“I’m not suggesting everyone needs to enjoy milk as much as I do; I just find the outright disgust misplaced.” These are the wise words of Kate Bernot, who wrote about milk’s bad rap last November. Dean Foods, America’s largest milk producer, had recently filed for bankruptcy, and the internet masses began to rejoice, saying that milk is actually disgusting. “I suspect milk haters are judging milk by its homogenized, skim versions,” Kate speculated at the time. “What other food would we categorically dismiss based on its poorest version?”
Within the past few years, I’ve decided to allot more of my grocery budget to quality milk, since it’s something I consume every day. I am, I realize, wildly fortunate to be able to spend $6.50 on a gallon of local milk, sourced from farmers who (I like to imagine, though I am potentially way off-base) might even have names and personality traits assigned to the cows. In any case, the milk is creamy and flavorful—interestingly, I’ve found that when it’s not mass-produced, 2% milk tastes much closer to whole milk than the 2% you might find at, say, a gas station. Whole milk from small farms, meanwhile, is practically heavy whipping cream in the best possible way, and the only reason I don’t default to it over 2% is that it’s too delicious to conserve. A gallon with twice the fat is gone in half the time.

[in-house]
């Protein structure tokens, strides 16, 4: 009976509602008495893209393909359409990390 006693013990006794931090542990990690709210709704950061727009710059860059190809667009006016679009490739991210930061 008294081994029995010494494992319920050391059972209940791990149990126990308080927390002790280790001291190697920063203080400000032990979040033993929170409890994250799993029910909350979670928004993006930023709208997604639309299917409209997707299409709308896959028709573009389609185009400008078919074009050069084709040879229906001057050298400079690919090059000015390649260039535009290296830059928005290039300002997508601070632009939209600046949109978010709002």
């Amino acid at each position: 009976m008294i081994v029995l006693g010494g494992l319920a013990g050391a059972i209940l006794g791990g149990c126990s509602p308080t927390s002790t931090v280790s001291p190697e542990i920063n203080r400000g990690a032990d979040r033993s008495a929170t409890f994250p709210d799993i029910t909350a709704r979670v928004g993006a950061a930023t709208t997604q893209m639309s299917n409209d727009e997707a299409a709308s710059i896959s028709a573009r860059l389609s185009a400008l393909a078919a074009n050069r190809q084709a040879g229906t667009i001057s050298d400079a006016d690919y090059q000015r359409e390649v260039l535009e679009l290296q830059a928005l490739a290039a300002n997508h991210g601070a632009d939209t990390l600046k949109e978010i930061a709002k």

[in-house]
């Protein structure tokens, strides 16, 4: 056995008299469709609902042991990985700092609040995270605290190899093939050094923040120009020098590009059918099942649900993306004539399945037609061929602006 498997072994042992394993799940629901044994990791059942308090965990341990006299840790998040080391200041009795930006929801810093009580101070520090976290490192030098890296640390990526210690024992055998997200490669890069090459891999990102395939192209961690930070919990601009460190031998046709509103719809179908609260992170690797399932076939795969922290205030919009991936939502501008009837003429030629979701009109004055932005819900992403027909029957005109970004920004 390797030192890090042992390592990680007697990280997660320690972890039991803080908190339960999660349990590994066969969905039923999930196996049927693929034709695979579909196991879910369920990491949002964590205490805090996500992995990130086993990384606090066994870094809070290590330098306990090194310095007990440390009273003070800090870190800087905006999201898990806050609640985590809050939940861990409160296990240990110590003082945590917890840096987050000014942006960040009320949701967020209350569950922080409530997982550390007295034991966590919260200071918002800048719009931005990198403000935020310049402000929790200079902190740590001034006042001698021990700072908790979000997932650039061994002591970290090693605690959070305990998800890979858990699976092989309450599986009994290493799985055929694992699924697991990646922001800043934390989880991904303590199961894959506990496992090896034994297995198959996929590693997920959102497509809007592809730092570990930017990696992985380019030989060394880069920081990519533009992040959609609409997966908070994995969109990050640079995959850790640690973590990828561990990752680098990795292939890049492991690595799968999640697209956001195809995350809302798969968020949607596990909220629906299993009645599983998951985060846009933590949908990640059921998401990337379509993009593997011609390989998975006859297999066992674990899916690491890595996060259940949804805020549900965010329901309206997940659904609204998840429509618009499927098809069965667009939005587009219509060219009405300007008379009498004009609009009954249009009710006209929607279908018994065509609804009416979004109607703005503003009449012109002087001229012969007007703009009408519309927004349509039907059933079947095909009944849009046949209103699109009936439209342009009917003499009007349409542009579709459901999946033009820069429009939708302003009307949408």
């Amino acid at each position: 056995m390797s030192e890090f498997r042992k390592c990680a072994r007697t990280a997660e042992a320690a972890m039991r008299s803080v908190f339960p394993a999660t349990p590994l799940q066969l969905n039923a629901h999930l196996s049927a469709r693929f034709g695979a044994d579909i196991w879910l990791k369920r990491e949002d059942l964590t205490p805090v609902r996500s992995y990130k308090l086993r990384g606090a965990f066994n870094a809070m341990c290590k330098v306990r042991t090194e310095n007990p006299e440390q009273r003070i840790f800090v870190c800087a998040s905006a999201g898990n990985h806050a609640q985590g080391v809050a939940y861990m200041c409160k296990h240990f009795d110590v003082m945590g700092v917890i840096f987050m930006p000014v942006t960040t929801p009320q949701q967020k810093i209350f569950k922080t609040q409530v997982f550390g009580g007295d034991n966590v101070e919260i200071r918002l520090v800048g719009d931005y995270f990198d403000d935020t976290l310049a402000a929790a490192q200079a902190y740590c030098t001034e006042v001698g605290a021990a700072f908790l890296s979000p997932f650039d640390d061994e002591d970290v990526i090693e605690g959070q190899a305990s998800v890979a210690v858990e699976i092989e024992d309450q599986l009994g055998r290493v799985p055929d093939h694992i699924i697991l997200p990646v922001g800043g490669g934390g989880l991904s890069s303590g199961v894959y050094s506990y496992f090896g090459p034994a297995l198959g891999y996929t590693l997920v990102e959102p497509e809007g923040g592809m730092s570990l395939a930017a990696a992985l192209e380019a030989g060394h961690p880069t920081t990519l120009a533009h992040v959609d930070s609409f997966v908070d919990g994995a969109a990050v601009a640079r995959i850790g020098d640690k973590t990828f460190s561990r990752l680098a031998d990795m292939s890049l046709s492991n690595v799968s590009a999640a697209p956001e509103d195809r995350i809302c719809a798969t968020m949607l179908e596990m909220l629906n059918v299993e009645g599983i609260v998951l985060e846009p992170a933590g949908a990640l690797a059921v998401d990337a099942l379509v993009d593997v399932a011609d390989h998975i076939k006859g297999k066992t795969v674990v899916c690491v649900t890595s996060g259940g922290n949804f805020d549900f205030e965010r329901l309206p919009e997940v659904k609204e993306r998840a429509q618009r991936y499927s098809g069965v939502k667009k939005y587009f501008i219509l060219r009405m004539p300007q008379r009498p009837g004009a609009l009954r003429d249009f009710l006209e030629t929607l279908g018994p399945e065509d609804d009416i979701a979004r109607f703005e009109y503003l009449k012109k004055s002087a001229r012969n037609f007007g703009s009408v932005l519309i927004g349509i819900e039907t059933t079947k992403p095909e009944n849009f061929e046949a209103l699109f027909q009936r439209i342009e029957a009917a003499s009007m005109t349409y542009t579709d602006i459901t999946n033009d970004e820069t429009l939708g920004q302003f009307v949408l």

The biggest hurdle with local milk is the non-homogenized fat, those yellowish chunks that glug their way into your glass no matter how hard you shake the jug before you pour. But I’m pleased to say I’ve worked out an easy fix: microwave your glass for about 15 seconds, then use an electric frother (or a tiny whisk) to incorporate the now-liquid melted fat. Congratulations, you’ve just discovered warm milk, the most calming drink in the universe. Add it to coffee while it’s still hot, or allow it to reach room temperature to apply it to your breakfast cereal. Just don’t dismiss it as something that’s “gross” solely because you were scolded into drinking translucent skim milk as a kid and the memory forever stuck with you. I was that kid too; give milk another shot and you might be surprised.